For the most part of life, using well-thought-out plans and strategies to get to your goal works. Yet in one particular aspect of life, using agent-like tactics will make you look like a major creep or worse, land you in jail.
It’s not easy to write about this. It’s an experience I’d rather burry in the past along with other rookie mistakes I’ve made regarding human interaction. However, I think there’s a good amount of lessons—like what goes on in the mind of stalker and what drives them to do things borderline creepy—that I can share from this short-lived shameful experience. I can’t speak for everyone, especially for those with actual mental problems. What I can offer are some insights on recurring themes and thoughts I have personally discovered upon looking back at certain memories.
I was a former stalker. No, not the “looking at someone’s social media profile” type of stalker—Pffft! Amateurs!—a real-life stalker. The type who follows you around to take pictures of you. Now, before I shoot myself further in the foot with this confession, I’d like to clarify that at the time these events occurred, I was in 6th grade and 1st year high school with next to no experience (properly) interacting with crushes and the sort.
The first incident I can remember was with a girl let’s call Sunshine. I met Sunshine at a national press conference event and if I remember correctly, it was a week-long event. I was competing as an editorial cartoonist. There was a foot parade and all the competitors from the Bicol Region were arranged according to province. Before the day of the parade, I kept seeing Sunshine from time to time in prior gatherings and she caught my attention. She had a beautiful smile that matched her name. During the parade, I saw her at the area where the competitors from Masbate Province gathered. After that, I made it an agenda to have a photo with her to keep as a souvenir. The 6th grade me could think of nothing else during the foot parade other than how I can have a picture with Sunshine. When the parade ended, I approached her and asked her, to which she politely said yes. I found out she was a 4th year high school student but I couldn’t care less for I had a huge crush.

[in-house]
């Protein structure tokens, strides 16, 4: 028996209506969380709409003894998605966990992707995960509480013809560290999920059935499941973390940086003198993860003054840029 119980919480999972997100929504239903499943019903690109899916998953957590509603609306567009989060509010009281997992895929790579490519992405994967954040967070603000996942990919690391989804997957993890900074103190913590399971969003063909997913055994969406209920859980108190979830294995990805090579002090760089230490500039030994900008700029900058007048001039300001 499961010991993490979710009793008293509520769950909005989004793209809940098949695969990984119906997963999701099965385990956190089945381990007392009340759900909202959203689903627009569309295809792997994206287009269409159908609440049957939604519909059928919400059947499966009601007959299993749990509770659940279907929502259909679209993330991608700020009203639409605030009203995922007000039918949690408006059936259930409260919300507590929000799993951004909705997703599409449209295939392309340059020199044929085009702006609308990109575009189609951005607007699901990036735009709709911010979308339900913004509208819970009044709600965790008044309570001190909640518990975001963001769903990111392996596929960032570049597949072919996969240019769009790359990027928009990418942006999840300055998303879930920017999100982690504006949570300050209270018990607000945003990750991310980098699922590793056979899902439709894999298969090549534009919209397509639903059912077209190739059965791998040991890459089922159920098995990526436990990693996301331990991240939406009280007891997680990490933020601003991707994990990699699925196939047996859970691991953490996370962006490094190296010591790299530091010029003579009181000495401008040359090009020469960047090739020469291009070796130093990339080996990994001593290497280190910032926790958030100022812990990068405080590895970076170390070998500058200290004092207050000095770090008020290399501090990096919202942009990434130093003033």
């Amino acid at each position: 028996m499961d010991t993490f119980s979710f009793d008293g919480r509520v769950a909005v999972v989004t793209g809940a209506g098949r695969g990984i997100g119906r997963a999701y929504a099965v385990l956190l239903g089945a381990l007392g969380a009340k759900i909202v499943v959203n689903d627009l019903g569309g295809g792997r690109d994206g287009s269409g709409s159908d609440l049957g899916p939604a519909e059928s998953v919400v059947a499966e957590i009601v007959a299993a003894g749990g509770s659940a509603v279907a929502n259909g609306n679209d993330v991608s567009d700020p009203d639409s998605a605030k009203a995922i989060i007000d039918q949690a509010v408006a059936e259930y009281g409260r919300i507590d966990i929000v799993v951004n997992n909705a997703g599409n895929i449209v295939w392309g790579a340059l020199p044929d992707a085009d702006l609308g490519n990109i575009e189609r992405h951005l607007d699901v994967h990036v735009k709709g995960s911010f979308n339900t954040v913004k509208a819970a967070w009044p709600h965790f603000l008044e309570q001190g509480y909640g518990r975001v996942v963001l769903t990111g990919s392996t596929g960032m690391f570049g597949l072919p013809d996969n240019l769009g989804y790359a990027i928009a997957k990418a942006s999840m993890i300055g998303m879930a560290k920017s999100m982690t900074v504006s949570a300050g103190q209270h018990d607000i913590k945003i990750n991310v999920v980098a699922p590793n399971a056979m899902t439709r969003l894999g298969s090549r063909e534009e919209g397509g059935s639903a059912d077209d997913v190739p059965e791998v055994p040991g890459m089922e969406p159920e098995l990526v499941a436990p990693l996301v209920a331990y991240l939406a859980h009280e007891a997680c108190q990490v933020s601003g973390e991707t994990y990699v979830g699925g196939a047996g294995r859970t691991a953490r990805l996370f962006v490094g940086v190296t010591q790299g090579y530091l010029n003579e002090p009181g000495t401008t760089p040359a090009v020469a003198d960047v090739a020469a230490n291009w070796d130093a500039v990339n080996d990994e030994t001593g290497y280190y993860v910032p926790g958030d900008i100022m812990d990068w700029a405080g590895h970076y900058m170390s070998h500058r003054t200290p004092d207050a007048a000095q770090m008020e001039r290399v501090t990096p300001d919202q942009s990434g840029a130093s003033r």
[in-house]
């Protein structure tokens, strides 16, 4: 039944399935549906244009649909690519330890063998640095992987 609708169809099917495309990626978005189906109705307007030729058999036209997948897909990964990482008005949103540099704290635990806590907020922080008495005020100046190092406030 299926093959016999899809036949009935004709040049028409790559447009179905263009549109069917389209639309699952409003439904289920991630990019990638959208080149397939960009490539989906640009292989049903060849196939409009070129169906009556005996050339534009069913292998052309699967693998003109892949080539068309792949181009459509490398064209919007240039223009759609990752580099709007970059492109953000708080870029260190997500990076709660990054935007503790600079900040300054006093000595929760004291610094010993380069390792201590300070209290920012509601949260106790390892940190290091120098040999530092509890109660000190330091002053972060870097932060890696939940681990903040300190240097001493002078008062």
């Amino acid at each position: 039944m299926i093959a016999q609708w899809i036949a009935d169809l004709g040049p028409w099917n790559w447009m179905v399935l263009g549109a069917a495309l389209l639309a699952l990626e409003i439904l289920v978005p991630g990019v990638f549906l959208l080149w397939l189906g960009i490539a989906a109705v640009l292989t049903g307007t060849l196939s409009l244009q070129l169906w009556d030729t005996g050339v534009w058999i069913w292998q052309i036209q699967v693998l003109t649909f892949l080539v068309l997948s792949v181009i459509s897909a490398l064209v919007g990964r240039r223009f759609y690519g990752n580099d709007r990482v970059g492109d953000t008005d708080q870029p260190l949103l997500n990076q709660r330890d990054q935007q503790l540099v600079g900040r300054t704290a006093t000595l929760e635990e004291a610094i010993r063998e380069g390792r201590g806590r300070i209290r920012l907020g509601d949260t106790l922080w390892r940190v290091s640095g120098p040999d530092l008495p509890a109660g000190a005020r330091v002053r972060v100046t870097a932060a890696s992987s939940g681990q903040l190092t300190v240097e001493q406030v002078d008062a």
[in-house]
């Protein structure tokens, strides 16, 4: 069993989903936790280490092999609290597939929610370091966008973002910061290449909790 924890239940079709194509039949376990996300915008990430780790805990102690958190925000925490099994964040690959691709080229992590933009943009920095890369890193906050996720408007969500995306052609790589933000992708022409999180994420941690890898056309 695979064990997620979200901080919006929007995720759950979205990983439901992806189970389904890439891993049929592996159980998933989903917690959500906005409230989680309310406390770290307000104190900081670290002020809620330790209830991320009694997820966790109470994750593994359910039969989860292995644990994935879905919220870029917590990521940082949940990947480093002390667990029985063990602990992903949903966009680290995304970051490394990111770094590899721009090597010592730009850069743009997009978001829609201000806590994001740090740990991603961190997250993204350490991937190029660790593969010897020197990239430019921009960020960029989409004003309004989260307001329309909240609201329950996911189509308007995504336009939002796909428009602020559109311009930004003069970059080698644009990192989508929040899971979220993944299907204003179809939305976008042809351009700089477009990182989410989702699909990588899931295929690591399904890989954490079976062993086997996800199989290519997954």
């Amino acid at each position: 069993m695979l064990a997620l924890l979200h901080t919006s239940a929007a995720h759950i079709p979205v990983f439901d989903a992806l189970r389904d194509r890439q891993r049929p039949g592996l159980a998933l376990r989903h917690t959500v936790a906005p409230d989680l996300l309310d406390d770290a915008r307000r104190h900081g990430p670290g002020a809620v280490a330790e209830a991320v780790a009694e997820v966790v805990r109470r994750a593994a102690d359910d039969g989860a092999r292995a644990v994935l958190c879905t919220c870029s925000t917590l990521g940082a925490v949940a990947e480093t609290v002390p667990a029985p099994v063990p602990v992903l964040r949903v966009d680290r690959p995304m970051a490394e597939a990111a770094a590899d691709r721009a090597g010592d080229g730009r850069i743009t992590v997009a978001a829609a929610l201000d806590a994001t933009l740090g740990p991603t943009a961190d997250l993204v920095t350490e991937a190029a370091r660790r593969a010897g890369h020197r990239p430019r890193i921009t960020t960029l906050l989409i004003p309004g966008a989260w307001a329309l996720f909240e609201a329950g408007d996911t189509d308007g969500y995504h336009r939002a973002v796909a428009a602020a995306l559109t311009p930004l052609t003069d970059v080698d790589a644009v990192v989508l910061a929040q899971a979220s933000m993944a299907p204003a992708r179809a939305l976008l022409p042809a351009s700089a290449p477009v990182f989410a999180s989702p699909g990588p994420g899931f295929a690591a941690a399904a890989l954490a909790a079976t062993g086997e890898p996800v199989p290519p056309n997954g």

A normal boy would stop there and be glad he got a picture of his crush. Well, if that’s what happened I wouldn’t be writing this story today. The next day we were back at the inn where participants from Bicol Region were staying. I was exploring the place when I saw Sunshine and her classmates having fun by the poolside. A more normal way to go about things would be to say hi and ask if I could join. Or at least go about with my business as usual. Instead, what I did was climb up a hill and live the paparazzi dream. The pool was located beneath a hillside with trees. At the time, I thought I was being a safe, little genius by going uphill and whipping out my phone to snap all the photos of Sunshine I could. Click, click, click! It lasted for several minutes. I was moving from one hiding spot to another. I thought I was invisible. Then came a shout.
“Stop na pictures please! (Please stop taking photos!)” Sunshine obviously saw me and I came running down the hill and back to the room I was staying filled with embarrassment.